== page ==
Operating Revenue (Passengers) $14,332,000,000
Available Seat Miles 165,209,000
Revenue Passengers Mile 120,328,000
Load Factor 72.8
Cost per ASM 10.15 cent
Passenger revenue per ASM 8.67 cent
Passengers Flown 40,613
Operating Revenue (Passengers) $8,984,000,000
Available Seat Miles 78,385,000
Revenue Passengers Mile 59,165,000
Load Factor 75.5
Cost per ASM 9.36 cent
Passenger revenue per ASM 8.73 cent
Just by looking at these numbers I don’t need to see the “Net Income/Loss” to tell you both of these airlines lost money. I can also tell you CO did better than AA.
AA sure flew more people than CO (over twice as much) a whooping 47,628 more.
AA did not make twice as much in revenue. Take operating passenger rev/ by total passengers CO rate is $221,209.96 and AA is 162,418.83. If AA was at CO rate with 88,241 passengers AA would be looking at close to 19 billion in Operating passenger revenue.
Also AA load factor is less than CO, fly less people per plane. AA cost per ASM is much higher than CO.
Even with a higher cost AA passenger revenue per ASM is lower than CO. CO is losing less money that AA. A lot less!
That year CO made a net profit of $38 million while AA lost $1,228 BILLION!!
Something AA, UAL, DAL, NW, need to come to grip with is that they are not low cost carriers. Thy have high cost and need to charger higher fares to make money. Look at the losses below. WN can charge lower fares and make money because they have low cost. CO chose to go a different route. It cost are almost as high as all the Legacies, but they chose to take the high road and offer all services and charge for it. They are doing better that the others legacies.
Here is a look at the operating and net losses for the Legacy Carries from 2001-2004.
Information came from Annual Reports
If you look at this information ONE airline stands out from the rest. Out of all four years CO was the only airline to post operating income for two of the four years.
CO also had a net income of 38 million in 2003.
So how did the world’s biggest airline do? (Passengers miles flown)
Over four years AA lost $7,262,000,000 BILLION Dollars
2nd largest US Airline United lost $9,886,000,000 Billion Dollars
Delta lost $8,459,000,000 Billion Dollars
Northwest Airlines Lost $1,835,000,000 Billion Dollars
CO 5th largest US Airline lost $871,000,000 MILLION Dollars
US Airways lost $6,183,000,000 Billion Dollars
With the exception of AA, and CO, all of the other airlines filed Chapter 11 Bankruptcy within the time frame.
All of the airlines in a desperate move to save money cut back on all services, except CO. All of them stopped food, some removed pillows, blankets, charge for pretzels, drinks, got rid of in-flight reading material, and cut and cut and cut.
These are all Legacy Carries. But wait, CO did not do any of that. Yet, CO is performing better than the rest of the Legacies while offering a FULL Service. The airline refused to “damage its image”. CO spent a lot of time building up their image of Legacy Carrier and had no plans on giving that up.
Has it help CO?
Well their financial performance agrees with them. Something that is very important is employee moral. CO told their employees that they will not cut this and that and will not be like the other airlines. It worked. CO kept up its image, its employees are happy and the carrier is doing better than the other Legacies. CO has been voted one of Fortune 100 best companies to work for 6 years in a row and the only airline to do it. Look at the Annual Reports. The airlines are trying to save every penny they can and are producing plain annual reports, while CO produced a vivid regular color report.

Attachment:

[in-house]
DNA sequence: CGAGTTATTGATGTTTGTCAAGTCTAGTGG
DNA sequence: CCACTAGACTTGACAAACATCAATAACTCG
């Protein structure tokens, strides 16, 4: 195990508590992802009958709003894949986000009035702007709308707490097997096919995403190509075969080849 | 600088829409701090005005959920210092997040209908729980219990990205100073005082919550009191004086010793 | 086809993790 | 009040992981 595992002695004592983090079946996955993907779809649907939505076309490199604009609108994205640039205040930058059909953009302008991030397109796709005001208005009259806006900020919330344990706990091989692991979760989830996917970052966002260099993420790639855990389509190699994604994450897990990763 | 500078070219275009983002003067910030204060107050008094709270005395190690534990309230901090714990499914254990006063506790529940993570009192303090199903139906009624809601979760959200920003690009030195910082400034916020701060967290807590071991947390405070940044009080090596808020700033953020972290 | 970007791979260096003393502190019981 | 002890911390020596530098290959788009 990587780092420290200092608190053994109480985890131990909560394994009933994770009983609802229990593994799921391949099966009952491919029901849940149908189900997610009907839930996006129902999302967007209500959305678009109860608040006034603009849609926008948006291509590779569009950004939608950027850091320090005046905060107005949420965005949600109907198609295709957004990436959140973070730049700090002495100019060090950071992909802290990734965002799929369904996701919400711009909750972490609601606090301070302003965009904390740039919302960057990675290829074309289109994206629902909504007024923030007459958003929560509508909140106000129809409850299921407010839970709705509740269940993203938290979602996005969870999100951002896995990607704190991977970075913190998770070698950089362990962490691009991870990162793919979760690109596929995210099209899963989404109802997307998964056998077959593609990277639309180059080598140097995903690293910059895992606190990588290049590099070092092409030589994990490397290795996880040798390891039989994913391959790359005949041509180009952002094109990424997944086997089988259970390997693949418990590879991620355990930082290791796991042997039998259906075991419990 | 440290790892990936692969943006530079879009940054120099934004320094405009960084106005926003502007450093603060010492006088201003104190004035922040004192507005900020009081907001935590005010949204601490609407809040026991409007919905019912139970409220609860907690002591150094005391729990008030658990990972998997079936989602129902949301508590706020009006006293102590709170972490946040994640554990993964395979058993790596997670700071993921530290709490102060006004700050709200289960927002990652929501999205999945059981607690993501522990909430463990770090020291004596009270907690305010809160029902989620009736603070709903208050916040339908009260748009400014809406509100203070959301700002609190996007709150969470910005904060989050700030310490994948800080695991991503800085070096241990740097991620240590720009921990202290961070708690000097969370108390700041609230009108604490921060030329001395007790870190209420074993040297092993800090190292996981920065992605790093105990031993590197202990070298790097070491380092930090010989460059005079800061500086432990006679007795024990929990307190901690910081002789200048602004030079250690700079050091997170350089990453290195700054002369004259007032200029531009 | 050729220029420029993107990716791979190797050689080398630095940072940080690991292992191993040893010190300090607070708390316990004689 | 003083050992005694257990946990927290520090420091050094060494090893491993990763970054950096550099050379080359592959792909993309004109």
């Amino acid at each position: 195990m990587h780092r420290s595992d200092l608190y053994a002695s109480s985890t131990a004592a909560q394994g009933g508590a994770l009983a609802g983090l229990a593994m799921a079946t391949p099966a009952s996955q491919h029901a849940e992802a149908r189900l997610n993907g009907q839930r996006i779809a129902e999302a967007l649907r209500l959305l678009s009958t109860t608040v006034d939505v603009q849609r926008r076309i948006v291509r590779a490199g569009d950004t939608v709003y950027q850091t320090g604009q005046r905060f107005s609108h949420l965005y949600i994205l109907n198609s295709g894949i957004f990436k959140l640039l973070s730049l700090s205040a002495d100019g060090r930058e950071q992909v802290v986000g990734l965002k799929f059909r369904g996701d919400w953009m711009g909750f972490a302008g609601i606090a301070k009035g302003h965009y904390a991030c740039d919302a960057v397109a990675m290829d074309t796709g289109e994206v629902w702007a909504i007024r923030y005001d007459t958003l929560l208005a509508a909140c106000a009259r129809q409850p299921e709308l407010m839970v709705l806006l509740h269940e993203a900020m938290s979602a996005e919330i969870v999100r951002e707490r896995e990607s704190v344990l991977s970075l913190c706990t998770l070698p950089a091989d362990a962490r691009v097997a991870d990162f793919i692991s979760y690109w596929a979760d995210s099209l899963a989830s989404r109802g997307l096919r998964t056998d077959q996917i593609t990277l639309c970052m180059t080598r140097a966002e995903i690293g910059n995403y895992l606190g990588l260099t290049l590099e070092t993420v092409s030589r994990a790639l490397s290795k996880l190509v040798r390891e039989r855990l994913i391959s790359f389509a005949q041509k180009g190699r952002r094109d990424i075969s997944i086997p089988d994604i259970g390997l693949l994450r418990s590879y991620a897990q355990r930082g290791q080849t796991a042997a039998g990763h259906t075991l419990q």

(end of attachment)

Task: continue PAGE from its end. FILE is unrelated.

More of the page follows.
Even though CO and the aviation industry are going through a hard time CO tried their best to insure employees and passenger that it will maintain the highest level of service in which both have become accustomed to.
You see CO know who they are, who their customers are and what they want to be. They want to be a Full Fare Legacy Carrier. At the present point in time, they are the only ones left. As times eventually get better in the airline industry, CO has already position itself as the top Legacy carrier. It is the “highest end” Legacy carrier in the US. CO will be able to attract the higher fare paying passengers thru its service and therefore make more money.
CO has their niche and will greatly prosper in the long run for setting themselves apart from the rest. The airline industry and retail industry follow the same format; you have to set yourself apart from you competition. CO has a premium product, hands down; all the awards and high remarks prove that. With a premium product comes a premium price. As things get better CO will have its passengers and the others will be left to fight over the rest.
The legacy carriers have got to figure out how to get their cost lowered or increse revenue. If they don't they will end up like Pan Am, Eastern, and Braniff.
I never said CO was cheap, if you want cheap no frills then CO might not be for you.
A quick search on fares from Dallas to various cities on 1/18/2005 to 1/25/2005.
For CO fares from DAL I used their website www.continental.com. I tried to use AA website to get fares, but couldn’t figure out how to get the lowest price or any price for that matter to show up. For AA I went to www.expedia.com and while there got CO fares from DFW. These are the cheapest fares flown only on AA or CO. Yellow lowest between AA and CO, Blue highest between AA and CO.
If you every want to find out anything about the airline/aviation industry and have some time, go to Embry-Riddle Aeronautical University Library in Daytona Beach, Fl. If something was written about the aviation industry you will find it there. They have every kind of report imaginable about the airlines and aviation. In addition to that, I was lucky to have had some great discussions with Dr. John Wensveen. He is one of the brightest people I know. He is also 1 of 5 people in the world to have a PhD in the Field of Aviation Business Administration.
You have blown me away with all that. Thanks for that info! I never realized how Continental performed better and the way you compared the operations makes perfect sense. AA has tons of flights but they end up loosing money while CO has less flights and either breaks even or makes money. Very interesting. I would love to see pre-9-11 numbers. I am very interested in the avaiation industry especially the way airlines and airports work. DFW airport's problems are a big deal to me and I hope the upper managment and our leaders can solve this Wright issue so our world class airport can flourish with new service from new airlines and passenger growth instead of decline. DFW is too good an airport to not have high growth and new carriers entering the market. Airlines pulling service while they are growing elsewhere is not a good sign. Hopefully the problem can be solved soon.